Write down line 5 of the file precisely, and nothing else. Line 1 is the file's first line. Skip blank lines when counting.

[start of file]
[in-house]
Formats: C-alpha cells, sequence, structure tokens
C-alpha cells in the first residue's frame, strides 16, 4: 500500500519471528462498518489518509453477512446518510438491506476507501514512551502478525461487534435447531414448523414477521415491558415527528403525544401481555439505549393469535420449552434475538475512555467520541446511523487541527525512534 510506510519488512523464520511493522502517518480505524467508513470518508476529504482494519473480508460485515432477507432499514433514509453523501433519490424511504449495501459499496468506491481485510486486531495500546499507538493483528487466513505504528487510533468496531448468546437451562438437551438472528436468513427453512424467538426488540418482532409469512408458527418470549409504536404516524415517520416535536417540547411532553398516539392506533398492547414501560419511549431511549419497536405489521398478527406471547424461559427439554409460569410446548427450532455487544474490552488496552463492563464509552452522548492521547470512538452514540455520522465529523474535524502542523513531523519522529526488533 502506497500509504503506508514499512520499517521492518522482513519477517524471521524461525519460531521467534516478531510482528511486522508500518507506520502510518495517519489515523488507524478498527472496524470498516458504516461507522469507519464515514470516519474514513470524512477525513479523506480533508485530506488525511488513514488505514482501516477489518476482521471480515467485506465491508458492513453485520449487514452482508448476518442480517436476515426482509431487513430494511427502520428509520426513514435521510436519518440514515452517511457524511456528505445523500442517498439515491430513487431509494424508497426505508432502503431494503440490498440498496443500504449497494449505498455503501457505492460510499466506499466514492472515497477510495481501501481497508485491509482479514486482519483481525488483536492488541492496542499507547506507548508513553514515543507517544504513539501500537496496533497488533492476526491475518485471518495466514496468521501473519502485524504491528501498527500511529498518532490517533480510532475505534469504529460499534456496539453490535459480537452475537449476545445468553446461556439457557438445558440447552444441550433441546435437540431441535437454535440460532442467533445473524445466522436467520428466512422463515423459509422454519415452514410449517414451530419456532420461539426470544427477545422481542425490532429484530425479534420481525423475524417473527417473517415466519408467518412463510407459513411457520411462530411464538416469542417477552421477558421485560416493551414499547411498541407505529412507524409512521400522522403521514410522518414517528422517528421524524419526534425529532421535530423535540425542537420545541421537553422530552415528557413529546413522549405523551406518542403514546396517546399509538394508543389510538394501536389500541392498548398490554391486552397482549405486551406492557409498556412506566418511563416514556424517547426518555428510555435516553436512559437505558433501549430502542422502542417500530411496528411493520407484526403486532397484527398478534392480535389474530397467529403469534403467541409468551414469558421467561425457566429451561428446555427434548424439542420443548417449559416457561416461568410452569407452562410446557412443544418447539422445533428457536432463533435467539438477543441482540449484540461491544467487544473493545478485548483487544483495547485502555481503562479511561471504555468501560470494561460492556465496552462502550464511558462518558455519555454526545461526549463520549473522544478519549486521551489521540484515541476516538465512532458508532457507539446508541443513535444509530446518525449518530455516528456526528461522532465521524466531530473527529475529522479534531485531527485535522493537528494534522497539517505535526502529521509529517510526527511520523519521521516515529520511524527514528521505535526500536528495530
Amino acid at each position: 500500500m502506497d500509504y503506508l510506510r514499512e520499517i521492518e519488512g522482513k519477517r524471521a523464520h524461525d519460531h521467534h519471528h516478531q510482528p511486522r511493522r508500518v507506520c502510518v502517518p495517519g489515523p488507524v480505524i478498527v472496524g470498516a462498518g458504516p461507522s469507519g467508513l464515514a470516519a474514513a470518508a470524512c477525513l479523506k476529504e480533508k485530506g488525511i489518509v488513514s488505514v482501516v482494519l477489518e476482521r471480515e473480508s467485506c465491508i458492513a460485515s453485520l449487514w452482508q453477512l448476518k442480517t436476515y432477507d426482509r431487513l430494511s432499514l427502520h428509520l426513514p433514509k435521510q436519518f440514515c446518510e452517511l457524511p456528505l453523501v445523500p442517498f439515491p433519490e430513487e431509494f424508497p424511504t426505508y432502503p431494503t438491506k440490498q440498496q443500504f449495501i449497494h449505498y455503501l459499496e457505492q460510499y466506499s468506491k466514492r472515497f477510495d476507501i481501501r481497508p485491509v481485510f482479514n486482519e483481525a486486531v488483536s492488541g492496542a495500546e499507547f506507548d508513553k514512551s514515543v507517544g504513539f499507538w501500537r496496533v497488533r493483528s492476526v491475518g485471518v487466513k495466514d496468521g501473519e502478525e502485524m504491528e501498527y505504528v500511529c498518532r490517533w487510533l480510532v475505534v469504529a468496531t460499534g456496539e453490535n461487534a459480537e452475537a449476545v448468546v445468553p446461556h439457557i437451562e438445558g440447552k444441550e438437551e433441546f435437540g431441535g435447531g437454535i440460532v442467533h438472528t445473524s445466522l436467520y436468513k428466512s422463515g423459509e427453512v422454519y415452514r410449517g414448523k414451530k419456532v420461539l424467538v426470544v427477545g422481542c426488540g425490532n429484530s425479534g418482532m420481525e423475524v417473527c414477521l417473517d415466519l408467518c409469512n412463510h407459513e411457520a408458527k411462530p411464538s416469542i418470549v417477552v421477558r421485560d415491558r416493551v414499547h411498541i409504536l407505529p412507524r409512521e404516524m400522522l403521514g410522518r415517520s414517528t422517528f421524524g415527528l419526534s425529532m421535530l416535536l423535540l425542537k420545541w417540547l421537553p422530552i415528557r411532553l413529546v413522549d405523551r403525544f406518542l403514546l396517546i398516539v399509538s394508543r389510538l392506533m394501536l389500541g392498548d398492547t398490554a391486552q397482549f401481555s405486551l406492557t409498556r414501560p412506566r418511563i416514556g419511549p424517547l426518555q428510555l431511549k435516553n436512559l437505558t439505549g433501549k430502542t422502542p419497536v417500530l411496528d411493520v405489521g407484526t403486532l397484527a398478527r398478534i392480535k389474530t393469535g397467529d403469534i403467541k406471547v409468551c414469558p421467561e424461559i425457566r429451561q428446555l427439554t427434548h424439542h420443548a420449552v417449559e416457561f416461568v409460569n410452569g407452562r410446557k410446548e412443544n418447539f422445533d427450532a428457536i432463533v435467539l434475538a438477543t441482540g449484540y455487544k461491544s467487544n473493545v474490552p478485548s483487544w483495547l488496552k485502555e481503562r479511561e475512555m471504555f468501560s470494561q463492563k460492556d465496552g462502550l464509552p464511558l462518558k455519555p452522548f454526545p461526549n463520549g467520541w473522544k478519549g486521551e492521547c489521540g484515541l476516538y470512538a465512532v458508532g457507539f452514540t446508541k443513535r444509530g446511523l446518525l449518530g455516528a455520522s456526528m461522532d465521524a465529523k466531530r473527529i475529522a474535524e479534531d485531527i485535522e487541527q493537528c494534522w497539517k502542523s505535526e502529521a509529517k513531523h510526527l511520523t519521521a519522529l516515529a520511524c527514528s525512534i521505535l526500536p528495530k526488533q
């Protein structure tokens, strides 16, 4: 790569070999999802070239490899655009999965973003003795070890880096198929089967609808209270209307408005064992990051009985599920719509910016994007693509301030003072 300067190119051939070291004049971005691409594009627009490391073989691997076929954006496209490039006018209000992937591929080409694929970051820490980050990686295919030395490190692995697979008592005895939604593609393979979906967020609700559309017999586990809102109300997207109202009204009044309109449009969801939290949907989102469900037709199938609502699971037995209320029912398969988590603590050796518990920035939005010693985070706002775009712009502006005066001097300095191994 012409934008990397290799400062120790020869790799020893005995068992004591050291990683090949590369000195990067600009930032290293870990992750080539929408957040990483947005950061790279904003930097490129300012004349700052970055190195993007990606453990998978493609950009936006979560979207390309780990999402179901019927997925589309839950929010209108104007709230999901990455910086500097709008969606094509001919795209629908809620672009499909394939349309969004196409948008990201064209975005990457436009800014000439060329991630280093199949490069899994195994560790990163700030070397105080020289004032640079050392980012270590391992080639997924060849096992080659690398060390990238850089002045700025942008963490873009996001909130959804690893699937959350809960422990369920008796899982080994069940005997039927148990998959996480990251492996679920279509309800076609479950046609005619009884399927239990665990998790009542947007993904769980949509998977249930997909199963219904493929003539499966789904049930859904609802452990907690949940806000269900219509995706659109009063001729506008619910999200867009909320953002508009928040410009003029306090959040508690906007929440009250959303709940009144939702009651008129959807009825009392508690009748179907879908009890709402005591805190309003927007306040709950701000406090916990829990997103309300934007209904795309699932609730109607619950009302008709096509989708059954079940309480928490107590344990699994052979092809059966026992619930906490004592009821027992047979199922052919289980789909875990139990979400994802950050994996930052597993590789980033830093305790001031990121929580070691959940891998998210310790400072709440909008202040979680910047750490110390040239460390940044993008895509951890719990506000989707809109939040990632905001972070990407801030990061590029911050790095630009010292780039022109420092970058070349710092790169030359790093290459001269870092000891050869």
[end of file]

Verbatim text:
């Protein structure tokens, strides 16, 4: 790569070999999802070239490899655009999965973003003795070890880096198929089967609808209270209307408005064992990051009985599920719509910016994007693509301030003072 300067190119051939070291004049971005691409594009627009490391073989691997076929954006496209490039006018209000992937591929080409694929970051820490980050990686295919030395490190692995697979008592005895939604593609393979979906967020609700559309017999586990809102109300997207109202009204009044309109449009969801939290949907989102469900037709199938609502699971037995209320029912398969988590603590050796518990920035939005010693985070706002775009712009502006005066001097300095191994 012409934008990397290799400062120790020869790799020893005995068992004591050291990683090949590369000195990067600009930032290293870990992750080539929408957040990483947005950061790279904003930097490129300012004349700052970055190195993007990606453990998978493609950009936006979560979207390309780990999402179901019927997925589309839950929010209108104007709230999901990455910086500097709008969606094509001919795209629908809620672009499909394939349309969004196409948008990201064209975005990457436009800014000439060329991630280093199949490069899994195994560790990163700030070397105080020289004032640079050392980012270590391992080639997924060849096992080659690398060390990238850089002045700025942008963490873009996001909130959804690893699937959350809960422990369920008796899982080994069940005997039927148990998959996480990251492996679920279509309800076609479950046609005619009884399927239990665990998790009542947007993904769980949509998977249930997909199963219904493929003539499966789904049930859904609802452990907690949940806000269900219509995706659109009063001729506008619910999200867009909320953002508009928040410009003029306090959040508690906007929440009250959303709940009144939702009651008129959807009825009392508690009748179907879908009890709402005591805190309003927007306040709950701000406090916990829990997103309300934007209904795309699932609730109607619950009302008709096509989708059954079940309480928490107590344990699994052979092809059966026992619930906490004592009821027992047979199922052919289980789909875990139990979400994802950050994996930052597993590789980033830093305790001031990121929580070691959940891998998210310790400072709440909008202040979680910047750490110390040239460390940044993008895509951890719990506000989707809109939040990632905001972070990407801030990061590029911050790095630009010292780039022109420092970058070349710092790169030359790093290459001269870092000891050869």